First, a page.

Murray, and a packet of letters for Murray is to be forwarded "with the greatest
diligence that may be." It once occurred to me that John a Forret might be John
Wood, a great ally of Murray, but more probably he was Forret of Forret in Fife-
shire. Murray arrived from France into England on July 23. He saw de Silva,
the Spanish ambassador, who on August 2 wrote to Philip of Spain. ^ De Silva
says that Murray told him something that he had not told even " this Queen "'
(Elizabeth). Mary, he said, was certainly cognisant of Darnley's murder. MuiTay
then cited what, he declared, he had heard about a letter of Mary's "from a man
who had read it." Here we have only de Silva's report of Murra)''s oral version
of an oral account of a letter of Mary, as given by a man who "had read it."
One might suppose that in the packet of letters sent to Murray from Scotland, 'on
July 9, would be transcripts of the Casket Letters opened on June 21. To send to
Murray a mere oral report in a messenger's memory seems a strange proceeding.
However, de Silva's account of Murray's repetition of the other unnamed man's
version of a letter which he "had read " exactly answers, in essentials, to Lennox's
account, written in 1568, of the same letter.

It is not likely to be denied that Lennox, in 1568 (say July or August), and
Murray, in July 1567, have a common source for their description of a letter never
produced against Mary. In that source, Mary is represented as arranging the
explosion at Kirk o' Field for the night of Bastian's marriage. She is made to
urge the " dispatch" of Bothwell's wife, by poison, or divorce. In both versions,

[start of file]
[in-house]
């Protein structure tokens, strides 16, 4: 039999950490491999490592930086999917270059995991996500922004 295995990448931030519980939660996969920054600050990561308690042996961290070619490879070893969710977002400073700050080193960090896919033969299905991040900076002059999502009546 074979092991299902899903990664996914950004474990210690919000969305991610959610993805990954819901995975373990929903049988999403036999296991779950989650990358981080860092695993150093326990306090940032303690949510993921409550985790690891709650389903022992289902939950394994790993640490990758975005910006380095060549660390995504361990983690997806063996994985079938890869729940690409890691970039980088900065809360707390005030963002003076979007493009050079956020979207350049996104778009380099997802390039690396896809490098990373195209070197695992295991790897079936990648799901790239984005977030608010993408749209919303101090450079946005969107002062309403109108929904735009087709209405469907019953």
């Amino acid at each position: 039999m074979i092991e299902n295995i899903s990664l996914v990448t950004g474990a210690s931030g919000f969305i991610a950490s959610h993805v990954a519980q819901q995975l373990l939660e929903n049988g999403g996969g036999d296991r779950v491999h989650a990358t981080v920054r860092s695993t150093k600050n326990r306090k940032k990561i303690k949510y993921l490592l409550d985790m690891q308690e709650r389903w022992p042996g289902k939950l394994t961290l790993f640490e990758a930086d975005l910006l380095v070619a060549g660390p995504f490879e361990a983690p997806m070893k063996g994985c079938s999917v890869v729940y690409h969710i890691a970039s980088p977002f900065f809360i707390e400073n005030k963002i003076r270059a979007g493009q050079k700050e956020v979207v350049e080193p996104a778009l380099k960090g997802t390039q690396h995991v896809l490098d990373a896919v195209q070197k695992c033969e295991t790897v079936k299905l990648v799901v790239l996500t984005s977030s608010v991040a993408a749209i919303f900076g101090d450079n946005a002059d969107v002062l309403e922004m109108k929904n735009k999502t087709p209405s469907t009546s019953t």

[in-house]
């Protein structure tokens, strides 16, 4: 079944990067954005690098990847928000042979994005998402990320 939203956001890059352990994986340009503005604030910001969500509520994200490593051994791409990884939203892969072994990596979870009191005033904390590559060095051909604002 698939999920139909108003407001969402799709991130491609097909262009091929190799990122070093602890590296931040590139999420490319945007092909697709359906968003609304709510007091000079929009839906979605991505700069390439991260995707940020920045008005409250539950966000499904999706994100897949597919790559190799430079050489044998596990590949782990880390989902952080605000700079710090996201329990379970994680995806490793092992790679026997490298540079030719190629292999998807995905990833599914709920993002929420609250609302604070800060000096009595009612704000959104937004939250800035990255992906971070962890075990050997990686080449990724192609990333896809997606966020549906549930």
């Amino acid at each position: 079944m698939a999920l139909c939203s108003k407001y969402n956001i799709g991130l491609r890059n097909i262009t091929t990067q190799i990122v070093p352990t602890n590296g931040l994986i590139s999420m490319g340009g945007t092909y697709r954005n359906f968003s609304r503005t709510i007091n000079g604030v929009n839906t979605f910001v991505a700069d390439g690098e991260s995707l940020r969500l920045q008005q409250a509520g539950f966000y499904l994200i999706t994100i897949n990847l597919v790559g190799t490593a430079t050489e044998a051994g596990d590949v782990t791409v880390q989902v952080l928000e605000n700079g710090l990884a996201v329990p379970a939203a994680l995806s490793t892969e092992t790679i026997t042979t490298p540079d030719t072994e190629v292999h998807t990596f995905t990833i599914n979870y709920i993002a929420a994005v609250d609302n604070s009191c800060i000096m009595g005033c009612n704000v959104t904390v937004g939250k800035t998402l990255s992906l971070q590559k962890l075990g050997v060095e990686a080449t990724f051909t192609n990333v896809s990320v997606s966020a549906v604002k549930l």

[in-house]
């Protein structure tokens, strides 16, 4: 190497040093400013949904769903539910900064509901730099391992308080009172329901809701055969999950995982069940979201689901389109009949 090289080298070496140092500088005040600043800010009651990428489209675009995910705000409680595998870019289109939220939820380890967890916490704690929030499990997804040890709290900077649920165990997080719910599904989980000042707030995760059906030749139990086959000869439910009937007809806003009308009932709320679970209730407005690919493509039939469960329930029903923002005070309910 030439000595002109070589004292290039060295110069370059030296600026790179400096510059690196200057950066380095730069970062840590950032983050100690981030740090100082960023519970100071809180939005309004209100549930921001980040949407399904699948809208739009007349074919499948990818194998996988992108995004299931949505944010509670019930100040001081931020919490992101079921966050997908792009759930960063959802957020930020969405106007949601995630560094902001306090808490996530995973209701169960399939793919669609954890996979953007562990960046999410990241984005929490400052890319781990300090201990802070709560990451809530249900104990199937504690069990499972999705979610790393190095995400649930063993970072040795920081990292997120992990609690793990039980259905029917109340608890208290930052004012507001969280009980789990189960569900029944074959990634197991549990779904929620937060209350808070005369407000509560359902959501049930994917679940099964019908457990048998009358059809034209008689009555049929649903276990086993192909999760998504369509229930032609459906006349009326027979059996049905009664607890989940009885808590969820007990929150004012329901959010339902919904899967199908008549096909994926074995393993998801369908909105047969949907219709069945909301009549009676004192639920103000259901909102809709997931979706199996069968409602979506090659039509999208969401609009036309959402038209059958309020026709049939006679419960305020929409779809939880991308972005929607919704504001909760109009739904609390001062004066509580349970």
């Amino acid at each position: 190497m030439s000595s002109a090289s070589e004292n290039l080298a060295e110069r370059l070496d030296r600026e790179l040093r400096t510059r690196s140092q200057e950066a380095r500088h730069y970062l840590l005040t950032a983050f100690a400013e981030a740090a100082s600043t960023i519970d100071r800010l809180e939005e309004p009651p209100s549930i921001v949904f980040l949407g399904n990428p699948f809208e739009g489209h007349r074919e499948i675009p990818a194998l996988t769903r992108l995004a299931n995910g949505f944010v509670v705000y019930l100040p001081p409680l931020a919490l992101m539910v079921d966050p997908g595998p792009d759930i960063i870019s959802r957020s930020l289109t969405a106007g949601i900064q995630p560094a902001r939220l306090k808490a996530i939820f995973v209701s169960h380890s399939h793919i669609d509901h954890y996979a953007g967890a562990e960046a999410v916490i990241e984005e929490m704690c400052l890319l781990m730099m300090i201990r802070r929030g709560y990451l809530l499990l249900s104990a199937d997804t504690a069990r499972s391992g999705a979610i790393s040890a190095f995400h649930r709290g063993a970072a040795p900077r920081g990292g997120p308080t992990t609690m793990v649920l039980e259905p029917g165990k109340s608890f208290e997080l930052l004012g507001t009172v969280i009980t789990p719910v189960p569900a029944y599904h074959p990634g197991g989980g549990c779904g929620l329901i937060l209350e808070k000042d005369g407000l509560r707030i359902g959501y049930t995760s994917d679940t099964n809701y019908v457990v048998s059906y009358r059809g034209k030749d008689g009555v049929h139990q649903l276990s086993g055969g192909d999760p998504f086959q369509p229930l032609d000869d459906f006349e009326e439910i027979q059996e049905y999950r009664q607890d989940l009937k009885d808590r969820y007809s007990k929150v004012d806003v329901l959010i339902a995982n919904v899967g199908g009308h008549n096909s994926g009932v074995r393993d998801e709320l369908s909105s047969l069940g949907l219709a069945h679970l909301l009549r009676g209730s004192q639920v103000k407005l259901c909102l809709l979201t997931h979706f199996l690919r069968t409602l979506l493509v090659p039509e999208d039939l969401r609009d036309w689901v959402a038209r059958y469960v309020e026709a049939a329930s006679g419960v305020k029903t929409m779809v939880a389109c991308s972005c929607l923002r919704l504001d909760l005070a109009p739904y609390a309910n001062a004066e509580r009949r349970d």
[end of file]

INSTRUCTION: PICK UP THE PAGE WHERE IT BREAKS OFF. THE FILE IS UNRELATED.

there is danger that Darnley's " fair words " will make her relent. Murray does,
and Lennox does not, speak of a design to poison Darnley at a house between
Glasgow and Edinburgh. Lennox does, and Murray does not, make Mary say
that she wishes Bothwell " in her arms," a phrase which occurs in Casket Letter ii.
The other items quoted occur in no Casket Letter. Whence did these items
come? Possibly Murray, in July 1567, told to Lennox — but more copiously —
what he had told to de Silva, that is to say, a report, from memory, of an oral
report, from memory, by a man who, having read Casket Letter ii., made divers
fanciful and exaggerated additions. That is conceivable, strange as it may seem
that the Lords, when writing to Murray, on July 9, 1567, did not send transcripts
of the Casket Letters, but trusted to the memory of a messenger. In that case.


Lennox, in Jwly 1567, may have at once written down what Murray told him,
and copied it out in a document of a year later. Lennox's document of seven
folio pages is undated. I put it about July or August 1568, partly because it
purports to be an mdictment of Mary's conduct towards Darnley. It is in English,
with corrections in Lennox's own hand, it is not in Scots. It is the first of a series
of similar documents, of which the last was read by Lennox to the English Com-
missioners at Westminster in December 1568. It may be urged that the
document, like a large memorial picture of Darnley's murder, painted for Lennox
in the beginning of 156S, is a mere record, which he might write for English
readers at any time earlier than July- August 1568 ; and on no better evidence as
to the letter than Murray's oral report.

The reply to this is that Lennox's long document contains divers strange
"sayings and speeches" of Mary to her closest personal attendants. Now, as
late as June 1568, Lennox was writing to ask his friends to collect "the sayings
of her servants and their reports." When he wrote the long paper in which he
cites the letters attributed to Mary, he had got the "sayings and speeches" for
which he was writing, from Chiswick, on June II, 1568. Some delay must have
occurred before he received these reports from Scotland, because the letter of June
II, in which he asks for them, was intercepted by Mary's party, and now occurs
among the manuscripts of the house of Hamilton. It follows that the vast paper
in which Lennox cites the letter attributed to Mary by Murray, but never pro-